I'm currently working with some data in which there are 33 groups of 3 people, with roughly 100,000 datapoints per group. There are two variables from within the group, let's call them A and B, in which A and B are measurements off different people within a group. I perform a regression analysis on these and find that B significantly predicts A, quite strongly. This is fine.

I then randomise the pairings of the groups, such that the A and B variables are measured from two different groups, with the hypothesis that there should be no significance of B predicting A in the regression. This is where the trouble comes in. Each time I run my analysis (it's custom written software), the randomisation is different. When I perform the regressions (they're binary logistic) the effect size is smaller but sometimes significant. On each run the direction is likely to change.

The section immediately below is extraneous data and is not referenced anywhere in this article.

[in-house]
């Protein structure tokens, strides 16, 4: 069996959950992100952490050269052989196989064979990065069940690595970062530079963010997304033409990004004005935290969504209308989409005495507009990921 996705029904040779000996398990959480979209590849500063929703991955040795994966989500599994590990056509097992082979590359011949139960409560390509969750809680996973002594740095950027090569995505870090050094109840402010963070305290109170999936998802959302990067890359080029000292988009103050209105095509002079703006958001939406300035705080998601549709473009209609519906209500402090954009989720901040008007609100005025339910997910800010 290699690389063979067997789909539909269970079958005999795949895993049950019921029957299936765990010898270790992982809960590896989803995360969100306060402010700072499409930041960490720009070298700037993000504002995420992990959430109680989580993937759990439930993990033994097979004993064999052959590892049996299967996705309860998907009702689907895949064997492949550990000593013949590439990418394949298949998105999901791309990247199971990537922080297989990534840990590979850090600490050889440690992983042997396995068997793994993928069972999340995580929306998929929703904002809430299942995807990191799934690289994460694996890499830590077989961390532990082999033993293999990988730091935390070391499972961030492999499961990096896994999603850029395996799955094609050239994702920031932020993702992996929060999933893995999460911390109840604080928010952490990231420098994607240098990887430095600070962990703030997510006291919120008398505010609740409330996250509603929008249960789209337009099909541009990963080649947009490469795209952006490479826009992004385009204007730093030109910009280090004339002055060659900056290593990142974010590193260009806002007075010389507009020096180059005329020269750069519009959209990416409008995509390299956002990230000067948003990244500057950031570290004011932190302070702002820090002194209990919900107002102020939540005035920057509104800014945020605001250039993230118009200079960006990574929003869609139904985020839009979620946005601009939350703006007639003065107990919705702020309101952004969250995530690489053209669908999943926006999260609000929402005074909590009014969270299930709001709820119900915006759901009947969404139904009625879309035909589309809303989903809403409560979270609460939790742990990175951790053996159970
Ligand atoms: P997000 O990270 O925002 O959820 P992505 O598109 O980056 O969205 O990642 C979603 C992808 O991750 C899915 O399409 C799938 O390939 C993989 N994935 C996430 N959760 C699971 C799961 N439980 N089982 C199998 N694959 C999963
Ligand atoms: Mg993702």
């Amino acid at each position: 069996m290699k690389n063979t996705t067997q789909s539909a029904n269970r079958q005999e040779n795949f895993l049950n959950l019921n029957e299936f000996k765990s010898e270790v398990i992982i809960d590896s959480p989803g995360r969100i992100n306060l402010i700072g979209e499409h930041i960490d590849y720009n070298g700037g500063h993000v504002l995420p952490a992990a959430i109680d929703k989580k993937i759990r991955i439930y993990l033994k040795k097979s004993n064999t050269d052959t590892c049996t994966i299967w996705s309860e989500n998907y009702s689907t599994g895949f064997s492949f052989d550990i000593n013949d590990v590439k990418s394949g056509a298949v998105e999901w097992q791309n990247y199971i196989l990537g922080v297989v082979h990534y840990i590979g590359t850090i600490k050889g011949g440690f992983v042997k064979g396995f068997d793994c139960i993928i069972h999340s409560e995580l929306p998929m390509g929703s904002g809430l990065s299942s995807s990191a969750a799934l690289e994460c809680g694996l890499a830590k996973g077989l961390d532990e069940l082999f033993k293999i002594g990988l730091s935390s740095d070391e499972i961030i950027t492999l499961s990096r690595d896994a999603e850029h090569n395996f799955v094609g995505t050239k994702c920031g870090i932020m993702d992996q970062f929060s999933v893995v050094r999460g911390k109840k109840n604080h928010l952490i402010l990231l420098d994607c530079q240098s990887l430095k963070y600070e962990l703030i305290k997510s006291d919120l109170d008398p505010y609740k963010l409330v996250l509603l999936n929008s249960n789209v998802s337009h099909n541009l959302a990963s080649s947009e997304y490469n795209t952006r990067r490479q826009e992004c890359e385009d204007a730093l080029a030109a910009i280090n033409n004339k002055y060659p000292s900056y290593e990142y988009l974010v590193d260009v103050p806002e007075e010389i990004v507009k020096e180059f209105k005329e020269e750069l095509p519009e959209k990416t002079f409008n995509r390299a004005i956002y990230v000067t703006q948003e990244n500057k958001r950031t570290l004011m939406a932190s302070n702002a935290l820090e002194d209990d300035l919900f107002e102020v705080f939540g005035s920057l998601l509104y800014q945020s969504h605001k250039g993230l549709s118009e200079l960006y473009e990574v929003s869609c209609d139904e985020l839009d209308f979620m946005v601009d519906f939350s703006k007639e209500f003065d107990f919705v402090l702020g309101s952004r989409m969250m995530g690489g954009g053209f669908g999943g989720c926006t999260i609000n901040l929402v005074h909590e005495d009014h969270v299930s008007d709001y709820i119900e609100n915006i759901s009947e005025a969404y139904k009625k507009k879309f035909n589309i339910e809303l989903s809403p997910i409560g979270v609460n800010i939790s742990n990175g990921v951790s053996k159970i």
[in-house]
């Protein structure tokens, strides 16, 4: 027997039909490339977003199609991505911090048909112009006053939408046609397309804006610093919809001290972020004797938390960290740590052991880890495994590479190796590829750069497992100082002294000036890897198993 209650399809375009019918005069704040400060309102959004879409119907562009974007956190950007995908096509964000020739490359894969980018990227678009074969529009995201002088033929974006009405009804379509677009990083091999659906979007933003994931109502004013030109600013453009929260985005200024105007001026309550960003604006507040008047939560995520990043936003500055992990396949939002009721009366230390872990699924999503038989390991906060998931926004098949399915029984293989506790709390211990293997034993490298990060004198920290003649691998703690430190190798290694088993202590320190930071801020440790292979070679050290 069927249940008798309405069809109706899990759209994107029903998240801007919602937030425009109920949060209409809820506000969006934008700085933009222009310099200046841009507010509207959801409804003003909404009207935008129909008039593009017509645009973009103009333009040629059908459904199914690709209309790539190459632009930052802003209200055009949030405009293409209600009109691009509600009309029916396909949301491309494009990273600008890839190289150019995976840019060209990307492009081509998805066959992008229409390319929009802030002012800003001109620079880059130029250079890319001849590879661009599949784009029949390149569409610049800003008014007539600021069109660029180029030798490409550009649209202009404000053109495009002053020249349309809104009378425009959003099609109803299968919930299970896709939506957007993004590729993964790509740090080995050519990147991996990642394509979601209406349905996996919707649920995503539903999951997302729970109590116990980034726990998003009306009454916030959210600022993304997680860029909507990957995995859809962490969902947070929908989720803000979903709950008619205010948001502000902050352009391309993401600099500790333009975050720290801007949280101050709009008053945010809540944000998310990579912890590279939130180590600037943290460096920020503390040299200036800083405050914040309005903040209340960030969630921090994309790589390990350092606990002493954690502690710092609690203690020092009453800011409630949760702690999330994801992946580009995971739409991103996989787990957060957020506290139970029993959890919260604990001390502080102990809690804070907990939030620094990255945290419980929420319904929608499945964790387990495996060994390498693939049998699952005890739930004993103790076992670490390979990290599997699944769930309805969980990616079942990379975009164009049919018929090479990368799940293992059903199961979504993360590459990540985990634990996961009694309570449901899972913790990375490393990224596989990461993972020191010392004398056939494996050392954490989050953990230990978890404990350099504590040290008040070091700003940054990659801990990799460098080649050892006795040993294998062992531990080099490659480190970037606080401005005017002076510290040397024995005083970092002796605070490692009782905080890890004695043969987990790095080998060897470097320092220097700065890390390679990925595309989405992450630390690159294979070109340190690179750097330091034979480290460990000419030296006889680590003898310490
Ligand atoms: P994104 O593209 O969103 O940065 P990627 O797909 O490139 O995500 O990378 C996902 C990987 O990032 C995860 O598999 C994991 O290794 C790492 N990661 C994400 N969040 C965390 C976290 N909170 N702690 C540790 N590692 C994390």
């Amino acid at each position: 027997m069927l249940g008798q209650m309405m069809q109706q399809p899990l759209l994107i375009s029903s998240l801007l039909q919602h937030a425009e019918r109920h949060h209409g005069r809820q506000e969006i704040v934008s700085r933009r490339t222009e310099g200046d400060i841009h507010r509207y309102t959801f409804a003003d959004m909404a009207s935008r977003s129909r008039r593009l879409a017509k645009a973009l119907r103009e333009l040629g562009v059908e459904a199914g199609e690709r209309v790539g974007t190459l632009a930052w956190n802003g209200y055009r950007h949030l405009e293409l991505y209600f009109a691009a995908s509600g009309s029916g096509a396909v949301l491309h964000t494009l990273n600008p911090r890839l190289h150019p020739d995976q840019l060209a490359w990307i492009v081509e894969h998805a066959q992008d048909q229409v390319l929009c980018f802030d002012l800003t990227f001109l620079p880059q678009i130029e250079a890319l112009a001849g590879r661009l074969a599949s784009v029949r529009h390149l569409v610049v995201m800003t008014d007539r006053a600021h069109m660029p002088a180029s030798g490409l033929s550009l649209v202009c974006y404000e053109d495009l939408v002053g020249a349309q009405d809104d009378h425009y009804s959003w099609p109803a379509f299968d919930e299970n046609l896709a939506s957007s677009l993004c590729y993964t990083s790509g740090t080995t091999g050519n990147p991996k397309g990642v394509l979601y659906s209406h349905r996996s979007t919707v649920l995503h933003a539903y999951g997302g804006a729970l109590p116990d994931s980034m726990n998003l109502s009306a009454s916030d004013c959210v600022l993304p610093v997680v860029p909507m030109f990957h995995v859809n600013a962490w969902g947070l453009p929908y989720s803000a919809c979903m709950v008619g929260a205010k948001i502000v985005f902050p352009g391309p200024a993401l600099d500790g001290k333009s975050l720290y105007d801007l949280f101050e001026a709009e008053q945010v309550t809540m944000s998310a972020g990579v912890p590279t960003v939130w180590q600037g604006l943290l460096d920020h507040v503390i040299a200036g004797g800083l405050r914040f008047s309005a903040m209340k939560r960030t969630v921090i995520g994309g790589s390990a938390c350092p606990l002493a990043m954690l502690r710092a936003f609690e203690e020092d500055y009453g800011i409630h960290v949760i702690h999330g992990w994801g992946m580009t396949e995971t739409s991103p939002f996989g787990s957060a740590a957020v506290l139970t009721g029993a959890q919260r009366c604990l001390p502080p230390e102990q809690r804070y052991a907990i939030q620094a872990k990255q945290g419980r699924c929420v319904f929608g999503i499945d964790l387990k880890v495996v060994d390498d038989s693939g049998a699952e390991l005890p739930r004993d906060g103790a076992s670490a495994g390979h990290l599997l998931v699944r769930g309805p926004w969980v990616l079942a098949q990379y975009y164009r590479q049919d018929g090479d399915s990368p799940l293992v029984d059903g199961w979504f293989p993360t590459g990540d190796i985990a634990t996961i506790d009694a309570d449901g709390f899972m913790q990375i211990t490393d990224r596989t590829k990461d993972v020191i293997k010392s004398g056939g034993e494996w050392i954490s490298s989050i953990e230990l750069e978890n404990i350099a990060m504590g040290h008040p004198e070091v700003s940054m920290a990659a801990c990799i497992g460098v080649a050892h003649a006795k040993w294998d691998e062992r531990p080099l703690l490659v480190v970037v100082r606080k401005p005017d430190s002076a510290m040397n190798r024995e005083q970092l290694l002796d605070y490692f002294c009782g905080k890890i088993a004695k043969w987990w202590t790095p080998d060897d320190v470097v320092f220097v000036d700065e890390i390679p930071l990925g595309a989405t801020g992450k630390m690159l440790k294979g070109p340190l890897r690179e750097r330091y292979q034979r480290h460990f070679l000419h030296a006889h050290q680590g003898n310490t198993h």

We're thinking that this might be because there's vast data, and I've been told that the correct way to deal with this is to perform a monte carlo randomisation method. Could I check that this is the correct procedure (with a question at the end):

At least 1000 times (say, n times):

perform the randomisation

ensure that the resulting randomised groups aren't one we've seen before

perform the regression

note if the variable is a significant predictor or not

if it is not significant, add 1 to a counter

divide the counter by n to determine if the variable really is significant.

My question is, should I be looking at the significance to add 1 to the counter, or should I be comparing the Exp(B) value of the regression to that of the original, non-randomised regression?

Many Thanks,

Stuart